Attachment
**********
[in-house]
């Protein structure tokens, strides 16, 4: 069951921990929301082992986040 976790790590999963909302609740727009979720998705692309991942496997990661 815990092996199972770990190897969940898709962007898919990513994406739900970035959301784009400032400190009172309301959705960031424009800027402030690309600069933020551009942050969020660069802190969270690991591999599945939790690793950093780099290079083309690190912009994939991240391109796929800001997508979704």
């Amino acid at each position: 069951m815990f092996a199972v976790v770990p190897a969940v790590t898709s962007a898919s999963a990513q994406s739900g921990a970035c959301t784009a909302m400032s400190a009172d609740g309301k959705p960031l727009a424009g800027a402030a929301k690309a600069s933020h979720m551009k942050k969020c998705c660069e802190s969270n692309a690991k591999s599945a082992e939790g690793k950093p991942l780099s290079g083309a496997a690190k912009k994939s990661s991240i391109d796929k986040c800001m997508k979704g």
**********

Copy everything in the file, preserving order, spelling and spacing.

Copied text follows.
[in-house]
């Protein structure tokens, strides 16, 4: 069951921990929301082992986040 976790790590999963909302609740727009979720998705692309991942496997990661 815990092996199972770990190897969940898709962007898919990513994406739900970035959301784009400032400190009172309301959705960031424009800027402030690309600069933020551009942050969020660069802190969270690991591999599945939790690793950093780099290079083309690190912009994939991240391109796929800001997508979704």
């Amino acid at each position: 069951m815990f092996a199972v976790v770990p190897a969940v790590t898709s962007a898919s999963a990513q994406s739900g921990a970035c959301t784009a909302m400032s400190a009172d609740g309301k959705p960031l727009a424009g800027a402030a929301k690309a600069s933020h979720m551009k942050k969020c998705c660069e802190s969270n692309a690991k591999s599945a082992e939790g690793k950093p991942l780099s290079g083309a496997a690190k912009k994939s990661s991240i391109d796929k986040c800001m997508k979704g």